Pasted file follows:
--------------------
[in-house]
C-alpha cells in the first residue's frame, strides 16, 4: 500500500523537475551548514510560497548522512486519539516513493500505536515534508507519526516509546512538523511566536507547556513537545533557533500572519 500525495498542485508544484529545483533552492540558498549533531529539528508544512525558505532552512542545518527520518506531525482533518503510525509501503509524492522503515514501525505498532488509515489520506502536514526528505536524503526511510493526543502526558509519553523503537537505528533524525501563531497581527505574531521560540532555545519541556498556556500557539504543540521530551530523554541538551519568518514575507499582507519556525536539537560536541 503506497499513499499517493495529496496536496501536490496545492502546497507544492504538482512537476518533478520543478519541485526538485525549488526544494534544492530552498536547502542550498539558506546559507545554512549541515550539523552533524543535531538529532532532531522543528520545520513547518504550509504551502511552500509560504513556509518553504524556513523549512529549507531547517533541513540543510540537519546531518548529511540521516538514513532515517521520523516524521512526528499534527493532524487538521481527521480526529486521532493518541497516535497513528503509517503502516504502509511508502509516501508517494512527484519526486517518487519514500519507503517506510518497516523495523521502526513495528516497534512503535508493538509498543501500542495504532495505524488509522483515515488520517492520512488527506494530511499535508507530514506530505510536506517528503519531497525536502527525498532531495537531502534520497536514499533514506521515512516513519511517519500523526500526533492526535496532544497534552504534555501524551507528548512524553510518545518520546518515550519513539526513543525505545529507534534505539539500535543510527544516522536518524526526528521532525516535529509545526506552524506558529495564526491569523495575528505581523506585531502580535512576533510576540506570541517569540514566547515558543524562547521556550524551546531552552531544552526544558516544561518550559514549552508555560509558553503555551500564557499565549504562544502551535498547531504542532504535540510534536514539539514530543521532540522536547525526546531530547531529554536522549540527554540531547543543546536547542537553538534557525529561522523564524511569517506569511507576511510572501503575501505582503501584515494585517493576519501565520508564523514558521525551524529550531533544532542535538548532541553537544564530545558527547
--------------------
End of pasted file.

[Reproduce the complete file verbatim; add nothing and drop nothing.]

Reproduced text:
[in-house]
C-alpha cells in the first residue's frame, strides 16, 4: 500500500523537475551548514510560497548522512486519539516513493500505536515534508507519526516509546512538523511566536507547556513537545533557533500572519 500525495498542485508544484529545483533552492540558498549533531529539528508544512525558505532552512542545518527520518506531525482533518503510525509501503509524492522503515514501525505498532488509515489520506502536514526528505536524503526511510493526543502526558509519553523503537537505528533524525501563531497581527505574531521560540532555545519541556498556556500557539504543540521530551530523554541538551519568518514575507499582507519556525536539537560536541 503506497499513499499517493495529496496536496501536490496545492502546497507544492504538482512537476518533478520543478519541485526538485525549488526544494534544492530552498536547502542550498539558506546559507545554512549541515550539523552533524543535531538529532532532531522543528520545520513547518504550509504551502511552500509560504513556509518553504524556513523549512529549507531547517533541513540543510540537519546531518548529511540521516538514513532515517521520523516524521512526528499534527493532524487538521481527521480526529486521532493518541497516535497513528503509517503502516504502509511508502509516501508517494512527484519526486517518487519514500519507503517506510518497516523495523521502526513495528516497534512503535508493538509498543501500542495504532495505524488509522483515515488520517492520512488527506494530511499535508507530514506530505510536506517528503519531497525536502527525498532531495537531502534520497536514499533514506521515512516513519511517519500523526500526533492526535496532544497534552504534555501524551507528548512524553510518545518520546518515550519513539526513543525505545529507534534505539539500535543510527544516522536518524526526528521532525516535529509545526506552524506558529495564526491569523495575528505581523506585531502580535512576533510576540506570541517569540514566547515558543524562547521556550524551546531552552531544552526544558516544561518550559514549552508555560509558553503555551500564557499565549504562544502551535498547531504542532504535540510534536514539539514530543521532540522536547525526546531530547531529554536522549540527554540531547543543546536547542537553538534557525529561522523564524511569517506569511507576511510572501503575501505582503501584515494585517493576519501565520508564523514558521525551524529550531533544532542535538548532541553537544564530545558527547